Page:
So, on the off-chance zombies aren’t fictional, and are in fact real (there’s been no proof either way, so far), it’s vitally important we’re prepared. Just in case. Better be safe than sorry.

So how does one kill a zombie? Basically we’re talking head and brain removal, so one or all of the following seems to have most zombie-experts nodding their heads in approval:

  • Cut of its head
  • Smash its brain in
  • Shoot it in the head
  • Don’t miss.

Shooting Zombie in the head gif

Simple. Just obviously don’t get bitten while doing it, and personally speaking, I don’t think I want to be that close to a zombie. Ever.

And if you want to up your cardio in preparation, follow the development of the Zombie Apocolypse KickStarter app, created by my friend Adele Kirby.

See. It’s not just me.

Adele Kirby Zombie Apocalypse

As luck would have it, according to these experts, there’s also a few zombie cures worth considering.

  • Salt
  • Seeing the ocean to revive the senses and, y’know, unzombify you

Being completely honest, again, the last thing I’m going to do with a zombie hungry for my brains is take him or her (it? them?) on a holiday to the seaside while chucking salt at them.

According to LiveScience.com The top 10 safest countries during a zombie outbreak according to geographic location, topography, armed populace, population density, and military preparedness are the following:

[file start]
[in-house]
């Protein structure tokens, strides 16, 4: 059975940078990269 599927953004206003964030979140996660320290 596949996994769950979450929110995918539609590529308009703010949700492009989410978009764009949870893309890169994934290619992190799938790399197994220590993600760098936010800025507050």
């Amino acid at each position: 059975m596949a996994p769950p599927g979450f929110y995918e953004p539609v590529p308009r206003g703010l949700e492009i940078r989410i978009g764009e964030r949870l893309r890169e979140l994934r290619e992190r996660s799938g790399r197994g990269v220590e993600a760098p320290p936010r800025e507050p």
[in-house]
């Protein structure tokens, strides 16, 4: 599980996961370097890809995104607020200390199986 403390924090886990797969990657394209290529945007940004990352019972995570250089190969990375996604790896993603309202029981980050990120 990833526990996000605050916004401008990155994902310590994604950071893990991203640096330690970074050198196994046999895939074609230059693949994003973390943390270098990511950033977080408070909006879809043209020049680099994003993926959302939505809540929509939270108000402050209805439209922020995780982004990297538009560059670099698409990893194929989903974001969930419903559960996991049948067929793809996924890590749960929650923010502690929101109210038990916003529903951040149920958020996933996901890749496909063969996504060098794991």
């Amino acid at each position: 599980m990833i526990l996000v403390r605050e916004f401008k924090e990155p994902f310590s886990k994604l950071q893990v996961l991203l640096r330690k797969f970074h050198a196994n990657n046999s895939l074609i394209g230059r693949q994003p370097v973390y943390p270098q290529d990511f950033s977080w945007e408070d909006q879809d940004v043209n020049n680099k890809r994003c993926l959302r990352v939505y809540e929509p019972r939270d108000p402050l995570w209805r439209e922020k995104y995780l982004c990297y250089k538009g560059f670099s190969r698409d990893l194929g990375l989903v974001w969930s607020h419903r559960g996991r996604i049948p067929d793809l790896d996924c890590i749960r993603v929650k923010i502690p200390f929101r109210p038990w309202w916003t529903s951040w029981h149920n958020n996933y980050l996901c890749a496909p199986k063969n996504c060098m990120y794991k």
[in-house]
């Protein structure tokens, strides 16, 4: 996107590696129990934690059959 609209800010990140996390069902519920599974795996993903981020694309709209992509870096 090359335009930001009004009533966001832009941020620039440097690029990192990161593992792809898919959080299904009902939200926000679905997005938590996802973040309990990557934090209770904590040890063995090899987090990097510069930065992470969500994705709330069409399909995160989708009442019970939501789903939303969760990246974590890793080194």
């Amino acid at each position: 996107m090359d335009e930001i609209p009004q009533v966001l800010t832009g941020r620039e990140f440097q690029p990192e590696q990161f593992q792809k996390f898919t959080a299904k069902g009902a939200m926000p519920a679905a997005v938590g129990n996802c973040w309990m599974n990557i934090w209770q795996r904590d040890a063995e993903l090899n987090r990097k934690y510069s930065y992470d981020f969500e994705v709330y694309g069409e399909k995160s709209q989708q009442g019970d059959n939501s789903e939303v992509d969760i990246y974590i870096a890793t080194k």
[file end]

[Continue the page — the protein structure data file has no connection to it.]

1) Australia, 2) Canada, 3) United States, 4) Russia, 5) Kazakhstan, 6) Bolivia, 7) Norway, 8) Finland, 9) Argentina, and 10) Sweden.

Australia is no doubt first in the list due to its plethora of serial killers posing as native wildlife.

My big issue right now is that my current hometown, the United Arab Emirates, isn’t on that list. The odds do not look in my favour.

But thank god someone out there is more terrified, and more prepared for zombies than me. Because in my opinion, during a zombie apocalypse, it’s much better to stay put and wait for it to all blow over than confront someone with a thirst for your blood face to face.

So, with that in mind, there are a few options for the zombie-wary shopper wishing to protect their home from the undead, such as this Zombie Fortification Cabin from Tiger Log Cabins – from £69,995

Screen Shot 2016-01-07 at 00.03.30

And thankfully, Rent.com also understand the imperative need of selecting a zombie-proof home, and have created this nifty infographic to help you prepare your home, and sleep that much more easily at night.

Zombie proofing your home

Or finally, as an absolute last resort, and entirely the most insane thing I’ve read on this subject, so far, you can become a paying member of an organised zombie survivalist group. There are groups upon groups to choose from including The Zombie Brigade, The Zombie Squad, The Zombie Outbreak Response Team, and the Zombie Eradication Response Team. Which doesn’t sound alarmingly over the top at all.

Stay safe.

More Zombie Reading

 The Atlantic – The Tragic Forgotten History of the Zombie

The BBC – Where Do Zombies Come From?

Discovery.com – The History of Zombies

NY Times – A Zombie is a Slave Forever 

LiveScience.com – Zombie Infographic

RandomHistory – Zombie Facts

Wikia.com – Zombies

Zombie Research Society

Oddee.com – 10 Most Amazing Apocalypse Bunkers

Adelekirby.com – Zombie Apocalypse Running App

gizmodo.com – The Curious History of Haiti’s Anti Zombie Laws

*some zombie lunatics fanatics believe these monsters in 28 Days Later are not zombies, but chemically infected humans. I don’t care, as far as I am concerned, irrational human eating monster = zombie.

#ConcernedOfTheMarina